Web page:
A group on Vancouver’s Downtown Eastside says Indigenous women need to be included in leadership and decision-making positions in governments and other organizations if violence against women is going to stop.
It’s one of 35 key recommendations made in Red Women Rising: Indigenous Women Survivors in Vancouver’s Downtown Eastside. The report was released by the Downtown Eastside Women’s Centre on Wednesday.
Co-author Harsha Walia said that although the report is based on input from 113 Indigenous and 15 non-Indigenous local women, it shouldn’t be considered in isolation.
“Even though this work is located very much in the heart of the Downtown Eastside, we’re very clear that it’s located in the context of colonization across these lands,” Walia said.
“Our most pressing recommendation that all 128 collaborators and participants were unanimous on was active Indigenous women’s leadership in all levels of decision making and full Indigenous jurisdiction over Indigenous lands and services and laws,” she said.
Walia said that would mean the full adoption of the United Nation’s Declaration on the Rights of Indigenous People.
Other recommendations include safe housing for every single Indigenous women on and off reserve, an end to all child apprehensions, a slew of legislative reform, and the establishment of an Indigenous women’s centre on the Downtown Eastside run by and for women.
The 220-page report comes as the National Inquiry into Missing and Murdered Indigenous Women and Girls is expected to release its own final report this month.
Inquiry chief commissioner Marion Buller had requested a two year extension last year, but the federal government allotted six months.
The Vancouver women’s centre has standing in the inquiry and is submitting the report to the inquiry for consideration.
Walia said the report is unprecedented because it is rooted in the experiences of women on the Downtown Eastside, the neighbourhood where serial killer Robert Pickton found many of his victims.
She said the report also looks at a range of issues beyond physical violence: from housing and poverty to policing and child apprehensions.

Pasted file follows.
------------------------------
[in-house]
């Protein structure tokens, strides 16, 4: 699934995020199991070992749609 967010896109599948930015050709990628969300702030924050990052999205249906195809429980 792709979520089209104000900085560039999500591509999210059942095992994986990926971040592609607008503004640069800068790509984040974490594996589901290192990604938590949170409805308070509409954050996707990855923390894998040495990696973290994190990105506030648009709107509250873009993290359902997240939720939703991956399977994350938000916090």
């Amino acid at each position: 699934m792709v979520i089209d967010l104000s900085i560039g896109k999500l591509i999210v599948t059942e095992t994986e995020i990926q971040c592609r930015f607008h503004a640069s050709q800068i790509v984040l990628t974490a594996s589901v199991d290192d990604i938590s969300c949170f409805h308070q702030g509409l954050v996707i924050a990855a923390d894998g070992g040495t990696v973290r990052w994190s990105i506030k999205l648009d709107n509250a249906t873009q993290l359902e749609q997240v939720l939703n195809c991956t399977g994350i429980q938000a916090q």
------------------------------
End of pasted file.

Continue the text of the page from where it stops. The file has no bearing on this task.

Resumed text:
Grand Chief Stewart Phillip of the Union of B.C. Indian Chiefs says the report is “timely,” as it comes the day after former attorney general Jody Wilson-Raybould, who is Indigenous, was ejected from the Liberal caucus.
Reconciliation has to come from the grassroots up and not the top down, he said, which is why the recommendations of a report based on contributions from so many women on the Downtown Eastside should be taken seriously.
Several of the report contributors said they don’t know what to expect from the national inquiry, but it’s important for the recommendations to be concrete and not abstract, and for the federal government to actually act on them instead of allowing them to gather dust on a shelf.
Sophie Merasty, a Cree contributor to Red Women Rising, said she doesn’t expect an overhaul of the system to occur overnight, but she expects legal changes.
“Some serious laws need to be changed and the way the justice system is served to Indigenous people,” she said.
Merasty said her sister was killed on the Downtown Eastside in 1991 when she was pushed from a window and fell to the alley below. Her perpetrator was convicted of aggravated assault instead of manslaughter and he was released from custody after six months due to time already served, she said.
Change will involve addressing issues like the overrepresentation of Indigenous youth in prisons and the “astronomical” number of Indigenous children who are removed from their families and communities, she said.
Report co-author Carol Muree Martin said Indigenous women need to heal, while the Canadian culture that stereotypes and disrespects Indigenous women needs to change.
“It’s so thick within this Canadian system. We all need to roll up our sleeves and start doing something about it,” she said.
Amy Smart, The Canadian Press
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